Clarification of Legal Issues from ccNSO Launching Group Questions

27 January 2004

To: ccNSO Launching Group

Subject: Clarification of Legal Issues from ccNSO Launching Group Questions

Date: 28 January 2004

The ccNSO Launching Group forwarded a set of questions it had received from the community, requesting clarification of legal issues surrounding the ccNSO. Please find below my response to these questions.

1) What is the legal nature of the ccNSO, and thus what is the ccNSO / ICANN relationship?

A - The Internet's domain name system was established and put into place under the direction of Jon Postel, pursuant to research contracts from the United States' Government. Subsequently, it was decided that a global, consensus-based management organization would be more appropriate in developing and implementing the relevant DNS framework of technical parameters and procedures, taking into account the interest of all relevant Internet users. Further developing Jon Postel's work into a new arrangement however necessitated a careful transition mechanism which would not jeopardize the stability and functioning of the Internet itself. As a result, it was decided to maintain the new organization's location at the very premises of where the technical facilities were located, namely Marina Del Rey, California. In addition, it was necessary to find a legal base for the organization which would allow it to operate in a manner consistent with its mission. The Californian law system allowed for the creation of a public benefit non-profit corporation, a legal structure similar to a public trust in other legal systems. Accordingly, ICANN was provided with such legal status. In November 1998, the United States Department of Commerce ("DOC") first entered into a Memorandum of Understanding ("MOU") with ICANN. The MOU granted ICANN responsibility for, among other things, the technical management of the domain name system.

The supporting organization concept was utilized in the creation of ICANN, so that various Internet community groups could participate in the "consensus" management model, upon which ICANN was founded. A supporting organization, such as the ccNSO will be when launched, is a group that will have no formal legal structure and will not be an independent entity that exists outside of ICANN. That is, the ccNSO is a part of ICANN.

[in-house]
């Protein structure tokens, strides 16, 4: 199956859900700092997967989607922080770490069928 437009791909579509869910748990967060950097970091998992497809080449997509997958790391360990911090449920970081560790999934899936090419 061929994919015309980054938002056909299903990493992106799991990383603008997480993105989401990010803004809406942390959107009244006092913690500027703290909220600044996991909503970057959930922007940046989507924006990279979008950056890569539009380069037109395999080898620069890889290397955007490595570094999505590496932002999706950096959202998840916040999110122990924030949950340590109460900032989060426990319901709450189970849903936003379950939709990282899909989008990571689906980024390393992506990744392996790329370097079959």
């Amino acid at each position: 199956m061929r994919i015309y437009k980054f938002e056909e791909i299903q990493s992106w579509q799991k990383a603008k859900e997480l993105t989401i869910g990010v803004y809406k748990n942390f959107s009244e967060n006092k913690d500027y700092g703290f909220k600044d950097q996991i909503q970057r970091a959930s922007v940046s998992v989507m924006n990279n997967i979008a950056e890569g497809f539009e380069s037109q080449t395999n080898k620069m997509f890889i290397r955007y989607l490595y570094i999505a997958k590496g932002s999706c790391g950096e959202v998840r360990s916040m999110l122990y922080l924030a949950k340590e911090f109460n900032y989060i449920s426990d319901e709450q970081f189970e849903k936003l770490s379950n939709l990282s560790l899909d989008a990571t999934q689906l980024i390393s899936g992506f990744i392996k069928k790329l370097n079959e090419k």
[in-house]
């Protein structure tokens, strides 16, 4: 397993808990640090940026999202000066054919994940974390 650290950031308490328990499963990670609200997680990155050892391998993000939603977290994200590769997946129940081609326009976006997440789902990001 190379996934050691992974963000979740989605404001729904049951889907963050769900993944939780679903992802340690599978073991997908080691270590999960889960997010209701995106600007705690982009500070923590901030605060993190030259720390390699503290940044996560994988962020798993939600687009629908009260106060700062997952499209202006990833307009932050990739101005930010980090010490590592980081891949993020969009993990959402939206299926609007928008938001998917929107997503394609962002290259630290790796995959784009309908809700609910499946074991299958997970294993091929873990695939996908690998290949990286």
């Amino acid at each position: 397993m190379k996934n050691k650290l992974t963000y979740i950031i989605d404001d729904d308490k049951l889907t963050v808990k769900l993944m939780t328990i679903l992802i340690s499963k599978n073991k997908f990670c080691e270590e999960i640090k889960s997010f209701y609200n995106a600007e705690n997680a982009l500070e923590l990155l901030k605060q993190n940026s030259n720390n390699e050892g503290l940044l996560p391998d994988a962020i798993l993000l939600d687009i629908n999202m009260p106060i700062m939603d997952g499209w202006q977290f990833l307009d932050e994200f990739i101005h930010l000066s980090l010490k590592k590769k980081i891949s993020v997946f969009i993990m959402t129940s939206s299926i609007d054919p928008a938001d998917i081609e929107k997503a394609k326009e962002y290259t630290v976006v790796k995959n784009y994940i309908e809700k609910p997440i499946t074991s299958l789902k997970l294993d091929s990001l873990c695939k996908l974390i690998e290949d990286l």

ICANN's organizational structure has been previously set out. In a letter from ICANN's counsel regarding the role and function of the various supporting organizations from August 2000 to the US Internal Revenue Service, it stated as follows:. "In response to your questions regarding the organization, purpose, and authority of the Supporting Organizations ("SOs") of the Internet Corporation for Assigned Names and Numbers ("ICANN"). [..] the ICANN SOs are consensus-based advisory bodies within the ICANN framework. The SOs are not independently organized entities. Rather, they are, in effect, internal ICANN working committees whose primary purpose is to make policy recommendations to ICANN's Board of Directors and to ensure that those recommendations are made only after receiving input from members of the Internet community interested in those issues."

ICANN, the ICANN SOs, and various working groups continually post draft and final policy discussions and recommendations and solicit public comment. This represents an open and dynamic consensus-building process which actively encourages participation by all interested members of the general public.